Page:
Home buyer contingency offers are predicated on another event occurring, generally the purchase of the buyer’s home by another party. This is generally not very advantageous for the seller, but a very good protective arrangement for the buyer.

Buyer Benefits - Buyer’s often will locate the perfect home before they have completed the sale of their current residence. By placing an offer on the new home that is contingent on the sale of their current home they are protecting themselves from ending up with two mortgage payments. This does really protect them from that scenario quite well. Occasionally, you will see a contingency offer based on something else like receiving a settlement check from an insurance company, but this is relatively rare.
Buyer Negatives - While a contingency offer does protect the buyer, it also greatly reduces their negotiating power or position. A contingency offer will almost never be considered as strongly as a non-contingent offer. Additionally, a seller is much less likely to reduce their price, or to reduce it as much for a contingent offer. Why would you cut your price for something that might happen? You may partially overcome this issue by requiring a short term contingency period.

Seller Benefits – There are not a lot of benefits for a seller unless it is currently a buyer’s market and the home has been on the market for a long period already. Additionally, if the property may only appeal to a small subset of buyers it may be a consideration. If the property has been on the market for a long time a valid contingency offer with a realistic chance of success may be worth the risk. Evaluate the chances of the contingency occurring within the contingency period with your realtor. Determine if the buyers are waiting on the sale of their home, whether it is located in a hot area, do they have an offer, have they accepted the offer, has the inspection been completed and accepted, has the financing been secured, and do they have a closing date yet. Each of these steps that have been completed should increase your interest in considering a contingency offer. Your realtor should be able to help you evaluate the likely hood of the contingency occurring within the contingency period. The length of the contingency period is also a consideration, as the shorter the period, the less it will negatively impact your opportunity to sell the property to another buyer. Additionally, because it is a contingency offer you are in a better position to negotiate a higher sales price.
Seller Negatives – A contingency offer is betting on a specific set of circumstances to occur within a specified time period, a gamble. Gambling is generally not something we want to do when selling our home. If the buyer has to sell their home first you are betting on a long string of circumstances occurring within a certain time period. Not a good bet. You are betting on a buyer finding and liking the other home, submitting and offer on the other home, two inspections going well, two negotiations for repairs working out, two sets of financing being approved, two title policies being issued, and finally two closing going off without a hitch. On top of all of these maybes you realistically have the house off the market where no one else will consider purchasing it. While the home is listed active contingent in MLS most real estate agents will pass up showing these homes to clients which effectively takes your house off the market. There are a variety of reasons for this, but one of the main reasons may be the right of first refusal. If their buyer loves your home and wants to purchase it there is a longer waiting period for an answer that well may be negative. The original buyers making the contingency offer generally have a set amount of time to make up their minds whether to drop the contingency and move ahead with the purchase, or let you sell the home to the new buyers. This extra 24 to 48 hours is not something other agents necessarily want to deal with as an added variable that could sour the deal. There is an extra consideration for the seller in this. What if the buyers drop their contingency and agree to move forward with the sale? The sale may still fall through. Without the sale of their other home there is a significant chance they will not qualify for financing your home. Now the house has been off the market and you have missed out on a bonifide offer.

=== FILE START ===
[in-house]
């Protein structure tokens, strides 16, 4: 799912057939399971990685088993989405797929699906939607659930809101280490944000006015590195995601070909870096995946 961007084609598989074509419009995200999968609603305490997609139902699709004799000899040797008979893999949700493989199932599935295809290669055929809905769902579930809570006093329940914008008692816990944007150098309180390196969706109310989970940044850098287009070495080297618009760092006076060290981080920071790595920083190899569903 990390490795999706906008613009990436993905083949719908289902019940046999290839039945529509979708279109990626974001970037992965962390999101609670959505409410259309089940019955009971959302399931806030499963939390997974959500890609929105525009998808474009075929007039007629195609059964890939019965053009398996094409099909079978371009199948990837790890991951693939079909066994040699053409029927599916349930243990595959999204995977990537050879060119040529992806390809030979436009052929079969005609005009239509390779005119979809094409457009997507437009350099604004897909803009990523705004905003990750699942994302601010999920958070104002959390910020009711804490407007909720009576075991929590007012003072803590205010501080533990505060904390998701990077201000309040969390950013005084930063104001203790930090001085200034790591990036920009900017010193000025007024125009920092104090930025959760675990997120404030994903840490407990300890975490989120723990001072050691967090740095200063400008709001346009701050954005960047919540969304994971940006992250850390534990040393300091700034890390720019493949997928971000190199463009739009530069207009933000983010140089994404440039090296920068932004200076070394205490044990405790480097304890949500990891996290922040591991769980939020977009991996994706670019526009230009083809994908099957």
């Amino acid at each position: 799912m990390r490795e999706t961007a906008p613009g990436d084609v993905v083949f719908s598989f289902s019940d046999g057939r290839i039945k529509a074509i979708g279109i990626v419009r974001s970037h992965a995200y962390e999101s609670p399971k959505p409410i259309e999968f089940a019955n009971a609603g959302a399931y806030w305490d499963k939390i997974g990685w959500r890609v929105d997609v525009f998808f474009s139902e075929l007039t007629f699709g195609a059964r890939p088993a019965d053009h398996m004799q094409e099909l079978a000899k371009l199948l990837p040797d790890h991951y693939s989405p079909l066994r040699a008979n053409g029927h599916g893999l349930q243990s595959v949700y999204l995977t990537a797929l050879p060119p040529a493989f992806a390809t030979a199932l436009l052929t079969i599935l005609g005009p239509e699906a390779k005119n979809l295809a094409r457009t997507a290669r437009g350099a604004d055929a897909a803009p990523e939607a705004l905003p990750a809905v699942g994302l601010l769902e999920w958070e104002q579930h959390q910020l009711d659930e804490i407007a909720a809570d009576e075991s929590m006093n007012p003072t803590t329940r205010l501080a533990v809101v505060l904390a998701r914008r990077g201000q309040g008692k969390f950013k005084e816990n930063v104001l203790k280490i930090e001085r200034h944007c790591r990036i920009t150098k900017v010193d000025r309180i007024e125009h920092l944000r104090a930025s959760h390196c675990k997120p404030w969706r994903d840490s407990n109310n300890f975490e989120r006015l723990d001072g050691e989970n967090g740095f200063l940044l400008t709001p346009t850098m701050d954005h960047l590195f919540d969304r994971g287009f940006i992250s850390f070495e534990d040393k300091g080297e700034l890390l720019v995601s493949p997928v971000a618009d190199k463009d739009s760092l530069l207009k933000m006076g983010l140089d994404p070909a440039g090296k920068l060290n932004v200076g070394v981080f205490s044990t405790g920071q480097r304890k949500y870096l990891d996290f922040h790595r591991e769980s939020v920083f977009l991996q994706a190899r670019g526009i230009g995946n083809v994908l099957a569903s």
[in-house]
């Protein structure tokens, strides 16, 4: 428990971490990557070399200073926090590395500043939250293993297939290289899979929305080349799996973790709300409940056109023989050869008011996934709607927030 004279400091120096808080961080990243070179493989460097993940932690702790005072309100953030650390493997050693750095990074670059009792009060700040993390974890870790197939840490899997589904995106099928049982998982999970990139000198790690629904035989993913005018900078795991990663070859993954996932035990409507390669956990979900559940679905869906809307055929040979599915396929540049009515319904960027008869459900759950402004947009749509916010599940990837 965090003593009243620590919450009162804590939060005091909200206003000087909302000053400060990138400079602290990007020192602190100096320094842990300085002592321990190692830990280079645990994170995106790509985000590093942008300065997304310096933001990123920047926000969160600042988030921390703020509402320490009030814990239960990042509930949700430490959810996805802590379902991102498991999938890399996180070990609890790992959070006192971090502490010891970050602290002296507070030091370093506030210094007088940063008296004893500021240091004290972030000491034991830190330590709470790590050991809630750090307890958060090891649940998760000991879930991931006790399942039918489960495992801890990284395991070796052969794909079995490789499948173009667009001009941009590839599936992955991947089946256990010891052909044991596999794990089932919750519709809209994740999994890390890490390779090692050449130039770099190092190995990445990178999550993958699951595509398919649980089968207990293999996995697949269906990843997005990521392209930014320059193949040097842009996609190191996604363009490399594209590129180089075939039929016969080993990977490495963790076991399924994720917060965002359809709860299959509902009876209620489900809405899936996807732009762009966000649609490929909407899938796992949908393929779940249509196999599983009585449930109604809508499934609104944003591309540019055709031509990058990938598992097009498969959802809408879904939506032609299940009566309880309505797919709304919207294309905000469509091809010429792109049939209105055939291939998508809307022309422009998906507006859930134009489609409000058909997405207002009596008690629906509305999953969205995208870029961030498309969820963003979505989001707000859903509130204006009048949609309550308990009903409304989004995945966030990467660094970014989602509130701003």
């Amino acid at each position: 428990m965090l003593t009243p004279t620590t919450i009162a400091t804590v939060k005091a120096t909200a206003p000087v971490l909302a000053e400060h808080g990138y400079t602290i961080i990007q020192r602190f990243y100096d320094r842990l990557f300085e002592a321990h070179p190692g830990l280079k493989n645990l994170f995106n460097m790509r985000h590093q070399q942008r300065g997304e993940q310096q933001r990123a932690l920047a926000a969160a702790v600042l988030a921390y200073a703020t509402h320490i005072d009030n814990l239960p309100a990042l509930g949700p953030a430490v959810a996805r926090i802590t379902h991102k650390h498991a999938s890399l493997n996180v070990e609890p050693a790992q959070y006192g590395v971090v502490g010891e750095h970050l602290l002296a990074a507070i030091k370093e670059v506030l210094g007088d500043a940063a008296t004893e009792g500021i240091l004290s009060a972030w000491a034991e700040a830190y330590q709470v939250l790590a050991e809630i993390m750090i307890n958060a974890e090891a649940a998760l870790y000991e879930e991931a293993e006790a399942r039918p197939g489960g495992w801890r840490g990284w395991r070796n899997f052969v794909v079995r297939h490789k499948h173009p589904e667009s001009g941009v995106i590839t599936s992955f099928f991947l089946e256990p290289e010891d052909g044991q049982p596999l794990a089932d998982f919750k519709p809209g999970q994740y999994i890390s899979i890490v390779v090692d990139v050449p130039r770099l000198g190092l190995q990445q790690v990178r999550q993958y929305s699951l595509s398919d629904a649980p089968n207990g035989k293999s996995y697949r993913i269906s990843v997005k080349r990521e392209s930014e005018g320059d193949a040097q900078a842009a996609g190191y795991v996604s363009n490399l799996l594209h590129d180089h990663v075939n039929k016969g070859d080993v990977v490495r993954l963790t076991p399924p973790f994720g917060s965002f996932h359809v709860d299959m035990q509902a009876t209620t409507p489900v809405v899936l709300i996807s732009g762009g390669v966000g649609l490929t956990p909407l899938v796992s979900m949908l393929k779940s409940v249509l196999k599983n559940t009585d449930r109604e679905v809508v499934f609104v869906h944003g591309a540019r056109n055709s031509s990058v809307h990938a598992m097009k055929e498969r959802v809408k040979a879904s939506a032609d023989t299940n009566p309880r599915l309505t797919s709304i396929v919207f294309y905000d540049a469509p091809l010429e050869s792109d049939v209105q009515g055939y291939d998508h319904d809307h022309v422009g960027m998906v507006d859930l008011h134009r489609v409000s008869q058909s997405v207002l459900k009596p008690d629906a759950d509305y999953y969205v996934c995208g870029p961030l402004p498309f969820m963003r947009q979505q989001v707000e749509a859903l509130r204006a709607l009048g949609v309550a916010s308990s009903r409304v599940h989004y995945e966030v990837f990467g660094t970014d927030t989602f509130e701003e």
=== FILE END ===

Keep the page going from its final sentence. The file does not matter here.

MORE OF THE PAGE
In general a contingency offers are not really very good for buyers or sellers. However, each case needs to be individually reviewed in detail with your realtor. There are instances where a contingency offer may make sense for both the buyer and seller. If you would like to review a specific situation please feel free to contact Mark or Kelley Menefee at 512-736-0822 or visit them at Cedar Park Homes For Sale.

Author's Bio: 

Mark and Kelley Menefee or Realtors in Cedar Park, Texas where they have a team of Realtors to assist buyers in locating homes in the Austin, TX area. Kelley is an active agent being the Number 1 Agent for 2010 in the Keller Williams Cedar Park Market Center. Mark is active in developing there web presence, research, and support. You can visit them at http://MyFreeHomeSearches.com